BY DÉBORA ASTUDILLO RAMOS AND MARÍA JOSÉ LUCERO FOR DEBATES INDÍGENAS
During the last civil-military dictatorship, the forced disappearances and political executions of members of the Mapuche people must be framed as a continuum of colonial and genocidal violence. Despite the pain, Mapuche families continue to struggle for truth and justice. In September, the anniversary of the coup, an illustrated, bilingual book will be presented that brings together the memories of seven women from Araucanía who remember their fallen relatives and embrace a political horizon of dignity and human rights.
Despite steadily increasing since the 1990s, the size of Chile’s Indigenous population has shown no major changes since the 2017 census. A total of 2,185,792 people self-identify as Indigenous, equivalent to 12.8% of the country's total population (17,076,076). The Mapuche are the most numerous (almost 1,800,000 people), followed by the Aymara (156,000 people) and the Diaguita (88,000 people). A sustained increase in the urban Indigenous population as compared to the rural population is notable, with 87.8% of the Indigenous population now living in urban areas compared to 12.2% in rural ones.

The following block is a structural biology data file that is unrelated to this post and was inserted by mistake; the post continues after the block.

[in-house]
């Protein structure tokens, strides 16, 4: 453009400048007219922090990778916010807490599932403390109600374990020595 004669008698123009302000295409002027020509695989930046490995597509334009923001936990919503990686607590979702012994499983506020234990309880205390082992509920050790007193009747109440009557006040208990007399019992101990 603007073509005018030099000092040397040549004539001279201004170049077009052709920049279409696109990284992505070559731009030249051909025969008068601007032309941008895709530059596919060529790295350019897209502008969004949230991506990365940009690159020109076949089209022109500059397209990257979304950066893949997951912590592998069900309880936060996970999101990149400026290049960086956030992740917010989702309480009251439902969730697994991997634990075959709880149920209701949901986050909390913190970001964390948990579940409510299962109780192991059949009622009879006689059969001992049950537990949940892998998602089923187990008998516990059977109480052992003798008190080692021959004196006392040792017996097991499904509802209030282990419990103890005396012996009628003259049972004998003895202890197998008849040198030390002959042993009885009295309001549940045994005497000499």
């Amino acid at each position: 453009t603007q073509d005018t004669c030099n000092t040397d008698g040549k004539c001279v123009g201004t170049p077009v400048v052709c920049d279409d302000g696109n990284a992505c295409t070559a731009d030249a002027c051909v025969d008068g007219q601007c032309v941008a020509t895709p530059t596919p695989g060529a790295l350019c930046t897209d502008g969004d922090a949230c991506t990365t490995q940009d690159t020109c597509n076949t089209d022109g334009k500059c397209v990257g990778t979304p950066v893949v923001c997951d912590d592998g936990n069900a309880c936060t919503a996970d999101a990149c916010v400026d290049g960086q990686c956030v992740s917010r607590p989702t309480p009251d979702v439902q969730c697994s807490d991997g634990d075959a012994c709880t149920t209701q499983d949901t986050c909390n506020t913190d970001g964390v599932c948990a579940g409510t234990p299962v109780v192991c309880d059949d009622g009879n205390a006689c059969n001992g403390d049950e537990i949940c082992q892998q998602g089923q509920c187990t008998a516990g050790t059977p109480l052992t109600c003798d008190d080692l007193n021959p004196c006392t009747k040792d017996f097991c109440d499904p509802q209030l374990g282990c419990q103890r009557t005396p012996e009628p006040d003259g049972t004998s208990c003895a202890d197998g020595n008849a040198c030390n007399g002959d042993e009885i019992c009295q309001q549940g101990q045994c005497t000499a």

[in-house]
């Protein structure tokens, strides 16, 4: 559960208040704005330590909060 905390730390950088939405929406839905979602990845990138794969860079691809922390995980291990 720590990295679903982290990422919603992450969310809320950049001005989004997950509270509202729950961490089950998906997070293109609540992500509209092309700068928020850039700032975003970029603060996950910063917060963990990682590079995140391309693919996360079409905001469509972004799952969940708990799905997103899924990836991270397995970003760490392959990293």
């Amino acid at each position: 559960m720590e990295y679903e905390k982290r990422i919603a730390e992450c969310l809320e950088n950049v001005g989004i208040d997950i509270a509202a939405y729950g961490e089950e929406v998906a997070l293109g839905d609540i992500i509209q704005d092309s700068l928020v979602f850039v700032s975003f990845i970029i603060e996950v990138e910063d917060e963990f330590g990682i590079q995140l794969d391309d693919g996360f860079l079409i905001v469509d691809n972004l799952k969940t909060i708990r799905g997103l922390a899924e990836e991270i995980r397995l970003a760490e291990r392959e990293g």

BY LEYLA NORIEGA ZEGARRA FOR DEBATES INDÍGENAS
In Chile, communication from an Indigenous perspective is absent in the mass media. In the face of racist journalistic coverage and discrimination on social networks, it is necessary to respect Indigenous peoples’ freedom of expression and access to the media. The democratization of a concentrated media ecosystem must make visible a reality in which Indigenous peoples are alive, diverse and have the full right to generate cultural content in their respective languages and forms.